The war years nearly ruined Charleston.  It wasn't until the turn of the 20th century that new hope was rekindled to revitalize the old city.  The Preservation Society of Charleston was established in 1920 for the protection of historic properties and the city's first official historic district was created.

The architecture of downtown Charleston includes Georgian, Federal, Regency, Adamesque, Classic Revival, Romanesque, Italian Renaissance, Queen Anne, Victorian, and Art Deco.

Right after I took the above picture, Laura gracefully dropped to her knees as she quoted a passage from Mary Boykin Chesnut's diary [a Charleston resident who watched the opening shots of the Civil War from the rooftop of Mills House Hotel]. When she finished quoting, she just as easily rose to her feet again.  I was impressed with her agility.  I tried it when I got home and couldn't do either without holding onto a piece of furniture.  Oh the benefits of being in shape and younger!  ;-)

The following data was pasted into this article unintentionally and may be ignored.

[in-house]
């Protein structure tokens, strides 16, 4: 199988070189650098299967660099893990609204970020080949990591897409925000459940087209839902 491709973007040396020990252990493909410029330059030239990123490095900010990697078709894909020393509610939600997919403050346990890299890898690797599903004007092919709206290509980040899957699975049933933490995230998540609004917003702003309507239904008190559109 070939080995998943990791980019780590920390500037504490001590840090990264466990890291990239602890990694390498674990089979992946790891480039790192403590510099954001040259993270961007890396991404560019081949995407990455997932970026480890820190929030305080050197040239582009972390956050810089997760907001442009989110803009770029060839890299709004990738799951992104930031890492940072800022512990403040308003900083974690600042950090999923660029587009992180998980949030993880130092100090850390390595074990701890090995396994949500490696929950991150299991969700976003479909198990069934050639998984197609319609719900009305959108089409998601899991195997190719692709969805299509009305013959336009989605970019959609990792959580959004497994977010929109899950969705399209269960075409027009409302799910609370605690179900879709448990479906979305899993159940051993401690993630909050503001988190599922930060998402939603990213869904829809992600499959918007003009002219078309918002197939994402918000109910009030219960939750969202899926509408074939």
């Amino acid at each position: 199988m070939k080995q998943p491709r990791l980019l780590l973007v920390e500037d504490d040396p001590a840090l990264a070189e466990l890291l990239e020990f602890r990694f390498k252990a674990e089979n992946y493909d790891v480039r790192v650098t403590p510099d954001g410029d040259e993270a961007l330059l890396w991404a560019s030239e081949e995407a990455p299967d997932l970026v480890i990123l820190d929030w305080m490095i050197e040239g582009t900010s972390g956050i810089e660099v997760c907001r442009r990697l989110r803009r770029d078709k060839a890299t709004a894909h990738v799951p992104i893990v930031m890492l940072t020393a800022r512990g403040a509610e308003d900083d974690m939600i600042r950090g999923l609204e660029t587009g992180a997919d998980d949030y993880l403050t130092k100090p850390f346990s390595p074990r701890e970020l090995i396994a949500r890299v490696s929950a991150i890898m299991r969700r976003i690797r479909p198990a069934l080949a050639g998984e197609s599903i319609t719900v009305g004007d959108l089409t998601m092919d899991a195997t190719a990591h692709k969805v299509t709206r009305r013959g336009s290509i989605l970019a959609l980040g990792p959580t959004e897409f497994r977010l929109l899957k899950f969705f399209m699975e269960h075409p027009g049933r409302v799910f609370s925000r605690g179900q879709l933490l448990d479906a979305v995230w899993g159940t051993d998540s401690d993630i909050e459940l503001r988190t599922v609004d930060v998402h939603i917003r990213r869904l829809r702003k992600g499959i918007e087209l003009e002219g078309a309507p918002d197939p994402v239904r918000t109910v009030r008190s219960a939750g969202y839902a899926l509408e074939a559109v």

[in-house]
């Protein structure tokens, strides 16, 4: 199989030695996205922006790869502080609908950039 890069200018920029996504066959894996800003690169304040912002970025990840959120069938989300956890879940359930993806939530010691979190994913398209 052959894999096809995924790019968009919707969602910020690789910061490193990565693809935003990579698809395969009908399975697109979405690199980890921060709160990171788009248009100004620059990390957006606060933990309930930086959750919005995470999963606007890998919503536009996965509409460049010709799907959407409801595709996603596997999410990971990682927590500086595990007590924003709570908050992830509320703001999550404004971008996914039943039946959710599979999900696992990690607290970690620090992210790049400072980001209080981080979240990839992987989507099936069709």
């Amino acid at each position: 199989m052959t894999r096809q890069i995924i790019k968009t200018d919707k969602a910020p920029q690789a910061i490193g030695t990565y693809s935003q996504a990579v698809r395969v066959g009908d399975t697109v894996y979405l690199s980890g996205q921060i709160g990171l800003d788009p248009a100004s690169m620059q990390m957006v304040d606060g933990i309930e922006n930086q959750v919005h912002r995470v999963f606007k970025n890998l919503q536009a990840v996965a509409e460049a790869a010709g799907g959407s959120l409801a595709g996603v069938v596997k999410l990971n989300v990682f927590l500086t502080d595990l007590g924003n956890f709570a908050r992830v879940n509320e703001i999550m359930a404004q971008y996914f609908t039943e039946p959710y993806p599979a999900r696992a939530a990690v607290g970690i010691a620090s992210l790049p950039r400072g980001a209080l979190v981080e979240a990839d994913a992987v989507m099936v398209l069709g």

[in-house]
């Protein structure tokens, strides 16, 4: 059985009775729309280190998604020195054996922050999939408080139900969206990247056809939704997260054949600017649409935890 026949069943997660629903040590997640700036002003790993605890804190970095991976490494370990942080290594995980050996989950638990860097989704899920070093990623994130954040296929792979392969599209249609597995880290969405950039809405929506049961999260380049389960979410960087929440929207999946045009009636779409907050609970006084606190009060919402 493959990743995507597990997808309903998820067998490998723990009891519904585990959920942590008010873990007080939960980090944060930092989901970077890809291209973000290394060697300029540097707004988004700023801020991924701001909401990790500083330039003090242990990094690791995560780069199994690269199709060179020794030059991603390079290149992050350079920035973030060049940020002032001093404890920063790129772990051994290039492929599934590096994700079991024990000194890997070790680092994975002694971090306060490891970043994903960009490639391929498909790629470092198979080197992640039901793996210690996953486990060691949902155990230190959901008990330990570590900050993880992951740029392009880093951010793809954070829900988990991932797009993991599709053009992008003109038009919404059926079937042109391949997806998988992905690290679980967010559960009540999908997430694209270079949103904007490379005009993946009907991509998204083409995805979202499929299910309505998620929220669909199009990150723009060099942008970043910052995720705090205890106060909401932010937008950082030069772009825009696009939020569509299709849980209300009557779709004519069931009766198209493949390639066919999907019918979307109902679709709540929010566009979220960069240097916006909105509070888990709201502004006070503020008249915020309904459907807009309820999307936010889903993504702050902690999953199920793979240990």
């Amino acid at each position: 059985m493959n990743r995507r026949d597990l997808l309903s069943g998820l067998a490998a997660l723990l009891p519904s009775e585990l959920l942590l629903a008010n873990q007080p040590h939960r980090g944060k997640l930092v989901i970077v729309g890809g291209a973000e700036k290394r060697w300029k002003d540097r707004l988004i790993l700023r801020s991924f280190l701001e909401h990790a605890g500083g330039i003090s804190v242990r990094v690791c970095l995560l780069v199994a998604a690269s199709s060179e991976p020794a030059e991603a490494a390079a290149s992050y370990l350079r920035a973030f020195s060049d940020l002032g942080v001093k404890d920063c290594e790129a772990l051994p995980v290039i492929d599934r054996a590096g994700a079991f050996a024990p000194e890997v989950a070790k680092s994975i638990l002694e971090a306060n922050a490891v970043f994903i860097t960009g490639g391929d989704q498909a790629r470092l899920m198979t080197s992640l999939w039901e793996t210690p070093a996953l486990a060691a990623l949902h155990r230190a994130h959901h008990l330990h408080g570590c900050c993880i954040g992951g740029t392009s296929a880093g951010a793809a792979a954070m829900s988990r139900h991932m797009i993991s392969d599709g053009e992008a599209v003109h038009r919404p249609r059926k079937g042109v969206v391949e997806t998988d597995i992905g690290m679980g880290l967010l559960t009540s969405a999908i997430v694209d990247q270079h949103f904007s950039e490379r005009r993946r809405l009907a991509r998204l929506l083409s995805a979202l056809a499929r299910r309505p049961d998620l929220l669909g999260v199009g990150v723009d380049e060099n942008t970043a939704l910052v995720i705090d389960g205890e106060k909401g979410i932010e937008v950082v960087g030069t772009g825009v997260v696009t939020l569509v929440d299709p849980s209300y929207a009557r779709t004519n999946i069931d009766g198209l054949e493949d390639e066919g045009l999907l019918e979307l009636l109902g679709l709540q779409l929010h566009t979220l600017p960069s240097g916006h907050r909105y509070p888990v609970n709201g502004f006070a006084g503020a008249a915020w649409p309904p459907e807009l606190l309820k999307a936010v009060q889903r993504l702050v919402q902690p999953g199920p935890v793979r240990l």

American history may have been rusty, but our group knew tea equipage when we saw it, and we spotted the tea chest on the mantle immediately!  Laura got it down to show us its two compartments.

The beautiful dining room.

Silver tea and coffee service on the sideboard.  

A beautiful Chinese lacquered tea chest.  Laura opened the doors so we could see the tea drawers.  Above it was a still life painting with a tea caddy.  

~ My girlfriend, Lori, and me ~

Herend teapot in a kitchen cabinet, and a kettle on the stove.  The residents of this house were tea drinkers with an appreciation for fine tea equipage.

Then it was back into the van headed for the next house.  Notice the narrow streets.

The second house held a lot of sentiment for Laura, because her husband spent many years in it during his youth.  It was the home of his best friend.  It's a single house with the gable-end facing the street.  Many of Charleston's single houses are multi-story construction, one room wide, that sit sideways to the street.  Along the face of the house [which isn't visible from the street] is a full-length porch or piazza, with a center door for entrance. 

~ Piazza ~